Since Stonebwoy made the comment that reggae music is owned by Africans and not Jamaicans, several veterans have given their two cents on the issue.
Recently Sean Paul also seemed to agree with Stonebwoy’s take, but Queen Ifrica is making it known that she believes that dancehall music is indigenous to Jamaica.
Queen Ifrica made the comments via a video circulating on her social media accounts. The “Predator’s Paradise” singer added that no one on the face of the earth can claim that reggae was anything but Jamaican.
“Reggae and dancehall music is indigenous to Jamaica, like Apple Valley is to Apple — Jamaica is Africa’s Apple Valley. I don’t know what the big rush is fi stamp out Jamaica and everything weh Jamaica represent, even for Africa, but I think you guys are ahead of yourselves in what you think you know about Jamaica,” she continued.
Sean Paul recently shared Stonebwoy’s opinion that reggae was African. The Ghanaian dancehall artiste made the claim in an interview with Cable Lifestyle magazine. Sean Paul agreed with Stonebwoy that reggae belongs to Africa during an Instagram live as the two artists spoke to each other.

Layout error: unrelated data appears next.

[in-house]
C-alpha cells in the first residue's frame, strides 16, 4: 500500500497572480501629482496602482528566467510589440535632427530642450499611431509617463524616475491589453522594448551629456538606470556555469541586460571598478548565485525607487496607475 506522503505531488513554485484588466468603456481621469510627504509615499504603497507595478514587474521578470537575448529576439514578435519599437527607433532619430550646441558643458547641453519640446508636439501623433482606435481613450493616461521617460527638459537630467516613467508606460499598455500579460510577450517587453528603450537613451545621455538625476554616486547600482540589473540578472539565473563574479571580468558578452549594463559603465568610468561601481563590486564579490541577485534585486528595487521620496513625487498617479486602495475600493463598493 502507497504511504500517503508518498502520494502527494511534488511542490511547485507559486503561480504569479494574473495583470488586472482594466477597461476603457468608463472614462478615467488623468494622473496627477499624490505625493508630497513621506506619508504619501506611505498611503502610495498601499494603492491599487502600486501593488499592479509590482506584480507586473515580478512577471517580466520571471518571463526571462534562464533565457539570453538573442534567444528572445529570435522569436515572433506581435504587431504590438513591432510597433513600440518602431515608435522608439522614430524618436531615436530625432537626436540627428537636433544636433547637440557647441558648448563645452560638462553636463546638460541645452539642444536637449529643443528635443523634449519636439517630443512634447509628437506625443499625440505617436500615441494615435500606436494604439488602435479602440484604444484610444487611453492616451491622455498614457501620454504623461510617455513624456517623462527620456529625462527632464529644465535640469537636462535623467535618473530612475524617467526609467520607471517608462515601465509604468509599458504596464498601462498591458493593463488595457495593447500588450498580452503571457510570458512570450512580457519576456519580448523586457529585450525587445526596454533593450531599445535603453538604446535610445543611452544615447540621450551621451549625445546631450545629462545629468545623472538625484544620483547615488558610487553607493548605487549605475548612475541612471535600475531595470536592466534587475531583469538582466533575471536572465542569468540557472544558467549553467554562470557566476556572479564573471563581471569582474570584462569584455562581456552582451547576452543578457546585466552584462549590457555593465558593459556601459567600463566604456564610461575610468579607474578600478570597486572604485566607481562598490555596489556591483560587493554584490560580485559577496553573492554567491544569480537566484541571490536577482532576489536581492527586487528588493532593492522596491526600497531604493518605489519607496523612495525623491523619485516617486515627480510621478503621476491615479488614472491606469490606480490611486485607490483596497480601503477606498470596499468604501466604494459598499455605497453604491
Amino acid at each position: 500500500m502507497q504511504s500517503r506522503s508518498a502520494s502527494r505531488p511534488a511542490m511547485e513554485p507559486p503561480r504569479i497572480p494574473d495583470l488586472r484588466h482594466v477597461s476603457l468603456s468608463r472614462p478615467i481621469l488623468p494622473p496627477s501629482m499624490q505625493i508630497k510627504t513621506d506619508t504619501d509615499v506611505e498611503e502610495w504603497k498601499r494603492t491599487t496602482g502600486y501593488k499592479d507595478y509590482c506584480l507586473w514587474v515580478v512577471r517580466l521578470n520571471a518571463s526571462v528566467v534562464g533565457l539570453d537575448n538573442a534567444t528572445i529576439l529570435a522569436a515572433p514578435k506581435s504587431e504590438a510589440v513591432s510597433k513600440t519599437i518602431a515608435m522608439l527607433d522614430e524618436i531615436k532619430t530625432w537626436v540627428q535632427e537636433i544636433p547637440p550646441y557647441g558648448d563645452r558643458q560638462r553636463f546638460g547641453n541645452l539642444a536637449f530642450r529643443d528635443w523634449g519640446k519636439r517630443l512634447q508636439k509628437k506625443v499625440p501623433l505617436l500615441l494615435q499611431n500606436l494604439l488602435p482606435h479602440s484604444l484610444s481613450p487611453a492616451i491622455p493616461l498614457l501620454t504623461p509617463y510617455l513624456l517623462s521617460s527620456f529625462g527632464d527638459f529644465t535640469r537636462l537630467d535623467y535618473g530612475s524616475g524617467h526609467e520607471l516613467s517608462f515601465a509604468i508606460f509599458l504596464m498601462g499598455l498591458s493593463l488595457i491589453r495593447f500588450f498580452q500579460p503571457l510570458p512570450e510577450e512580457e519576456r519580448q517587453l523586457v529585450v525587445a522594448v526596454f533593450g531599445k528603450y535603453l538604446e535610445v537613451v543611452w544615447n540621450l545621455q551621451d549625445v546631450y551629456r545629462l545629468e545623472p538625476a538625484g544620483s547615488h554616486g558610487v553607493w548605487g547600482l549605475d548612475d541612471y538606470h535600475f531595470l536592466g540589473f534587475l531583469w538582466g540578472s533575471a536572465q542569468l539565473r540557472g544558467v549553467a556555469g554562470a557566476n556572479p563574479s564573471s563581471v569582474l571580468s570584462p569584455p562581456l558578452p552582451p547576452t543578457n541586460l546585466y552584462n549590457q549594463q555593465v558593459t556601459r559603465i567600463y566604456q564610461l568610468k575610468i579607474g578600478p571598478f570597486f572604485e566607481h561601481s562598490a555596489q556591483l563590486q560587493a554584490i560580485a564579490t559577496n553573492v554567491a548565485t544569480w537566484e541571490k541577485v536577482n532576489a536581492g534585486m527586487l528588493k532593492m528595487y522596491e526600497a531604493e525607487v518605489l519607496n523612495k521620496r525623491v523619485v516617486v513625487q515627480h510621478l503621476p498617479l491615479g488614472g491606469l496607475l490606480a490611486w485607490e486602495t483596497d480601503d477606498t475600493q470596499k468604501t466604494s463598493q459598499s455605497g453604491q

Stonebwoy’s reasoning is that reggae is rooted in the heart of Africa and that it doesn’t belong to any Caribbean society from its core. It belongs to Africans, and people are getting the chance to enjoy it in diverse ways.
He also added that Jamaicans are all Africans by virtue of the slave trade, and so it’s just the music that Africans would have created. He added that applies to reggae, dancehall, high life, or Afrobeats.
Queen Ifrica argued that although many Jamaicans are descendants of enslaved Africans, reggae and dancehall were created on the island and that Africa has no right to claim them. It was a combination of factors that eventually led to the birth of the genre, she said.
She added that even though she is a big fan of the artist, he should take some time to learn more about history. The veteran songstress added that reggae music was born out of Jamaica, and Jamaica is not a slave island.
The “Lioness On the Rise” singer then went on to give Stonebwoy a tongue-lashing as she said that Jamaica was not created out of slavery, but that slavery was added to Jamaica by unscrupulous Africans who linked up with the colonial slave trade to sell their brothers and sisters.
“There were free black people living in Jamaica before slavery. So yes, we can agree that all black people come from Africa, but we just agree that Jamaica has a lot of firsts — and reggae music is one of those first,” she added.
It’s no wonder that she would feel personally insulted since the very origins of reggae can be traced back to Jamaica in the late 1960s and were made famous by Rastafarians who used the music for both political commentary as well as to share their beliefs.
The actual naming of the genre is also very Jamaican. Reggae became the accepted name in 1968 after a single titled “Do The Reggay” by Toots and the Maytals.